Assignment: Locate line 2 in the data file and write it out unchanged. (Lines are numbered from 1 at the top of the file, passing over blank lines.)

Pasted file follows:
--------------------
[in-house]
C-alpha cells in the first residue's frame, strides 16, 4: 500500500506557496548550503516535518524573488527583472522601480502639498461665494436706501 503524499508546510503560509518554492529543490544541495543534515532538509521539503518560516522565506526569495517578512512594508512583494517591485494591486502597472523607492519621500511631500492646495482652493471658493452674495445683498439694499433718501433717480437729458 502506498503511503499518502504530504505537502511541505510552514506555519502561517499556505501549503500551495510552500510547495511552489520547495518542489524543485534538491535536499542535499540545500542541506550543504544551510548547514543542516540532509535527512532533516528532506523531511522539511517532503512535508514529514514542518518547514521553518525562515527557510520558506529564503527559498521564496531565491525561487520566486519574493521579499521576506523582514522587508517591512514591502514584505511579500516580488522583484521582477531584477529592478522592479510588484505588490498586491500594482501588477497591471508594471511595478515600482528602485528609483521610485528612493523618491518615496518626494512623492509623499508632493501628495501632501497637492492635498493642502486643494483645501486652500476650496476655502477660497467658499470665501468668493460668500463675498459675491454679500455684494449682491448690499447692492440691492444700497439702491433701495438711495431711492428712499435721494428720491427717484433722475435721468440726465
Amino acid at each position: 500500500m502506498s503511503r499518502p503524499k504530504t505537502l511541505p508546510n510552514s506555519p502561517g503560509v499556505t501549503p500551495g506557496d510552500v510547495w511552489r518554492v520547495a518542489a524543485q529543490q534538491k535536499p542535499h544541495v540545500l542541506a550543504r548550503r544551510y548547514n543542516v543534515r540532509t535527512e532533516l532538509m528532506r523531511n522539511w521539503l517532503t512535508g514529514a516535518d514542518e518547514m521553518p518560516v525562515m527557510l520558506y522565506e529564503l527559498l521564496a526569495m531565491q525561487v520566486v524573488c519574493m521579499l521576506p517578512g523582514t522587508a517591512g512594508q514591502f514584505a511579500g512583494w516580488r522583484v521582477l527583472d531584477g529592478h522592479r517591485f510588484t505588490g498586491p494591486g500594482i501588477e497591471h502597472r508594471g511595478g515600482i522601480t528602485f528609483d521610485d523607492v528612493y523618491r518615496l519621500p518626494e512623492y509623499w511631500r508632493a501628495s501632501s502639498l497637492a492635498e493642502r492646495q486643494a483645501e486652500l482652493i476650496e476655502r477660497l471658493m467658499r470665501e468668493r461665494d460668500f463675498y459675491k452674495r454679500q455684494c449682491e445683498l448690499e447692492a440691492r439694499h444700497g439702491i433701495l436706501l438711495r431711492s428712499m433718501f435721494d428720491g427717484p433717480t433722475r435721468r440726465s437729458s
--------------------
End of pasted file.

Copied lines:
C-alpha cells in the first residue's frame, strides 16, 4: 500500500506557496548550503516535518524573488527583472522601480502639498461665494436706501 503524499508546510503560509518554492529543490544541495543534515532538509521539503518560516522565506526569495517578512512594508512583494517591485494591486502597472523607492519621500511631500492646495482652493471658493452674495445683498439694499433718501433717480437729458 502506498503511503499518502504530504505537502511541505510552514506555519502561517499556505501549503500551495510552500510547495511552489520547495518542489524543485534538491535536499542535499540545500542541506550543504544551510548547514543542516540532509535527512532533516528532506523531511522539511517532503512535508514529514514542518518547514521553518525562515527557510520558506529564503527559498521564496531565491525561487520566486519574493521579499521576506523582514522587508517591512514591502514584505511579500516580488522583484521582477531584477529592478522592479510588484505588490498586491500594482501588477497591471508594471511595478515600482528602485528609483521610485528612493523618491518615496518626494512623492509623499508632493501628495501632501497637492492635498493642502486643494483645501486652500476650496476655502477660497467658499470665501468668493460668500463675498459675491454679500455684494449682491448690499447692492440691492444700497439702491433701495438711495431711492428712499435721494428720491427717484433722475435721468440726465